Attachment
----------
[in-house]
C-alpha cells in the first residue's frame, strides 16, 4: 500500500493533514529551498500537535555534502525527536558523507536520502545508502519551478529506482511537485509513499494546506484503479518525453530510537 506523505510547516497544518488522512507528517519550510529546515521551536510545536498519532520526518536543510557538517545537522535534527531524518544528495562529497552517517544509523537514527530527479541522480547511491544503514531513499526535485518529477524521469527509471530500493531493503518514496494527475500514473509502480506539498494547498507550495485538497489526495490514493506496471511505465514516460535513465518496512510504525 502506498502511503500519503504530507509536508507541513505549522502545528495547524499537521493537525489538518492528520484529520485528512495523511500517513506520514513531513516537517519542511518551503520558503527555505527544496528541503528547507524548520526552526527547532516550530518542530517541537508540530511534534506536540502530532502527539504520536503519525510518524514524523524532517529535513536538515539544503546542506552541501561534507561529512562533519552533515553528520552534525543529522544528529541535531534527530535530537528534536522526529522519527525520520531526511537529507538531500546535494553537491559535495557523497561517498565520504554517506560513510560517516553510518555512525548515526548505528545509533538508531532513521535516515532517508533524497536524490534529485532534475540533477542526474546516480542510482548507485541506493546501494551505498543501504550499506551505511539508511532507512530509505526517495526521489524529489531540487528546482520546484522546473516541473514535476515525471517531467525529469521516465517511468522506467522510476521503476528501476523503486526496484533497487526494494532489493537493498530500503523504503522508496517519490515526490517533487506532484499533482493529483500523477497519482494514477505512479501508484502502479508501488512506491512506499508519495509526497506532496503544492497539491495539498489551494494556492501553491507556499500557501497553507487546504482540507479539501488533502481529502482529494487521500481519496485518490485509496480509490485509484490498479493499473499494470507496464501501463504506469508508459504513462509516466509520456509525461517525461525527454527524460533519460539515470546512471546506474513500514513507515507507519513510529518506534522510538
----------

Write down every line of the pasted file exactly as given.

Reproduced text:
[in-house]
C-alpha cells in the first residue's frame, strides 16, 4: 500500500493533514529551498500537535555534502525527536558523507536520502545508502519551478529506482511537485509513499494546506484503479518525453530510537 506523505510547516497544518488522512507528517519550510529546515521551536510545536498519532520526518536543510557538517545537522535534527531524518544528495562529497552517517544509523537514527530527479541522480547511491544503514531513499526535485518529477524521469527509471530500493531493503518514496494527475500514473509502480506539498494547498507550495485538497489526495490514493506496471511505465514516460535513465518496512510504525 502506498502511503500519503504530507509536508507541513505549522502545528495547524499537521493537525489538518492528520484529520485528512495523511500517513506520514513531513516537517519542511518551503520558503527555505527544496528541503528547507524548520526552526527547532516550530518542530517541537508540530511534534506536540502530532502527539504520536503519525510518524514524523524532517529535513536538515539544503546542506552541501561534507561529512562533519552533515553528520552534525543529522544528529541535531534527530535530537528534536522526529522519527525520520531526511537529507538531500546535494553537491559535495557523497561517498565520504554517506560513510560517516553510518555512525548515526548505528545509533538508531532513521535516515532517508533524497536524490534529485532534475540533477542526474546516480542510482548507485541506493546501494551505498543501504550499506551505511539508511532507512530509505526517495526521489524529489531540487528546482520546484522546473516541473514535476515525471517531467525529469521516465517511468522506467522510476521503476528501476523503486526496484533497487526494494532489493537493498530500503523504503522508496517519490515526490517533487506532484499533482493529483500523477497519482494514477505512479501508484502502479508501488512506491512506499508519495509526497506532496503544492497539491495539498489551494494556492501553491507556499500557501497553507487546504482540507479539501488533502481529502482529494487521500481519496485518490485509496480509490485509484490498479493499473499494470507496464501501463504506469508508459504513462509516466509520456509525461517525461525527454527524460533519460539515470546512471546506474513500514513507515507507519513510529518506534522510538